The government’s new Electric Vehicle Infrastructure Strategy aims to achieve tenfold growth in the UK’s public charging infrastructure by 2030 and will introduce legislation to make chargepoints more reliable, accessible and user-friendly.
The Charging Ahead report sets out the government’s plan to have 300,000 public chargepoints available by 2030. This ambition has been widely welcomed by key stakeholders in the sector: chargepoint operators; car-makers; motoring organisations; and energy suppliers.
The government has also been applauded for its plan to mandate contactless payment and to set reliability targets for the chargepoints themselves. The launch of the Local Electric Vehicle Infrastructure (LEVI) Fund is widely seen as a good thing, as is a plan to develop local charging hubs that help drivers who cannot charge at home as they do not have a driveway or garage.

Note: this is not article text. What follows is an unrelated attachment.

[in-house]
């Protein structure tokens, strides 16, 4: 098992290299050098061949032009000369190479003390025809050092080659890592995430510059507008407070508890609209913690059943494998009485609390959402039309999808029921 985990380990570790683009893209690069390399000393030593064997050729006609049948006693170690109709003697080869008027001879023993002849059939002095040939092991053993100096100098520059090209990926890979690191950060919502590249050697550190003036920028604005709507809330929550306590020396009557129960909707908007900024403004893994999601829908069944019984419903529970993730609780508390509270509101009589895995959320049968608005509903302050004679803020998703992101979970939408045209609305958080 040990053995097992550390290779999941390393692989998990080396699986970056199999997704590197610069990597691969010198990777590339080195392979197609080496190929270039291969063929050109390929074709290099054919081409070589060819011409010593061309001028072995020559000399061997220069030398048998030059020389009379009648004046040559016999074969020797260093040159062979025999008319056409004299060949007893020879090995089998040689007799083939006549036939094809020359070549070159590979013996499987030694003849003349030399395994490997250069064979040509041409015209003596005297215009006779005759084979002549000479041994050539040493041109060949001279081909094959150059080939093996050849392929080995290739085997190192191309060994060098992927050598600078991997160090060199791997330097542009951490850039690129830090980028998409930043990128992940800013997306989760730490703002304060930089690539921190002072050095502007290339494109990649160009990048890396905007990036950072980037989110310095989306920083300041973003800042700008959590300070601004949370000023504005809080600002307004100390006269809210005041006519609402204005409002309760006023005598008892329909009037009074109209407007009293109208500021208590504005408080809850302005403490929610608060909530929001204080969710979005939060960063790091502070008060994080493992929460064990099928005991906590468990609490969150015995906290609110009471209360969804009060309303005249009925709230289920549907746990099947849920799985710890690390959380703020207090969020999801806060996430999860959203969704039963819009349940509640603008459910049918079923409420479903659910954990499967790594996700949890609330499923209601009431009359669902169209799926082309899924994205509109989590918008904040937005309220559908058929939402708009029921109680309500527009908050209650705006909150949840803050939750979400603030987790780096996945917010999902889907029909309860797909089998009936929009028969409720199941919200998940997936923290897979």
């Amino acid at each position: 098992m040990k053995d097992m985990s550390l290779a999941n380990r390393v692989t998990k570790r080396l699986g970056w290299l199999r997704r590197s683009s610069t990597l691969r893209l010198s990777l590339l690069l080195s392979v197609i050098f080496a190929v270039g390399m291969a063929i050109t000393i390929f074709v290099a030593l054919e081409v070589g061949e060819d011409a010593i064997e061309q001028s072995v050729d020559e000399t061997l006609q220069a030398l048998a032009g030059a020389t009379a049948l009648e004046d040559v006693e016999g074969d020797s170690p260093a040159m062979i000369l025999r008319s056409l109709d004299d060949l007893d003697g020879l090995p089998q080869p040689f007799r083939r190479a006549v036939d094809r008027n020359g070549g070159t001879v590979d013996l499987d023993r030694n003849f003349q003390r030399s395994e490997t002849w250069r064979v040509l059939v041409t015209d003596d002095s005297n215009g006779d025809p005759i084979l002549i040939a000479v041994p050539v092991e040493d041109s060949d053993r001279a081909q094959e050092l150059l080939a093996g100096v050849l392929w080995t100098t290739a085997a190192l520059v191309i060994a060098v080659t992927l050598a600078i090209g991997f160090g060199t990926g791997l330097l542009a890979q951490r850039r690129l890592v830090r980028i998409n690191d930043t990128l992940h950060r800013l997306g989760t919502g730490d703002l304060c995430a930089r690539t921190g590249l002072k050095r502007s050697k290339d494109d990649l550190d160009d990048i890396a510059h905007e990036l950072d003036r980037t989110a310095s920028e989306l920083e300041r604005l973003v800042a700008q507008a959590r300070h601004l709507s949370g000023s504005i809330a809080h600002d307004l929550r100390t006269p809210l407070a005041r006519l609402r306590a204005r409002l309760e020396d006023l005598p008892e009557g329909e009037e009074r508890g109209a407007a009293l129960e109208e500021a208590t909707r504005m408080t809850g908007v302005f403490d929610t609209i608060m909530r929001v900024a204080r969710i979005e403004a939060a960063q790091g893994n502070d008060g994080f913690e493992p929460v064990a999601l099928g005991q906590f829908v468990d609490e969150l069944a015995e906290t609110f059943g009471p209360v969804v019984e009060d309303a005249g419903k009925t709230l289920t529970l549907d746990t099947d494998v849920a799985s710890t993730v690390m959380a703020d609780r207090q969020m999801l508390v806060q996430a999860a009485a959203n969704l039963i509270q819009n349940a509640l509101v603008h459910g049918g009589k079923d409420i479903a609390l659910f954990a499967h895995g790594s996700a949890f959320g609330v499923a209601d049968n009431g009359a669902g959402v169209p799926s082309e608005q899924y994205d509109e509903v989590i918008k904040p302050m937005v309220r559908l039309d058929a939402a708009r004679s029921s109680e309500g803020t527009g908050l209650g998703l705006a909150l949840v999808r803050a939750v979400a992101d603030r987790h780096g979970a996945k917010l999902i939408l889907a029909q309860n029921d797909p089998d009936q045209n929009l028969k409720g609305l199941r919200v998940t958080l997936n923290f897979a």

But there remain some notes of caution. For example, there have been calls to reduce VAT on public charging to 5%, bringing it in line with at-home charging. However, moves that reduce tax take are something that the Treasury seems set to resist. And as tax revenue from fossil fuels and sales of internal combustion-engined vehicles decline between now and 2030, policy battles over how far the public sector can, or should, finance the transition to zero-emission seem set to intensify.
Many eyes will thus be looking at how rapidly and deeply the private sector steps into the financing of chargepoint infrastructure.
Mark Moran is the founder and editor of EVolution Magazine
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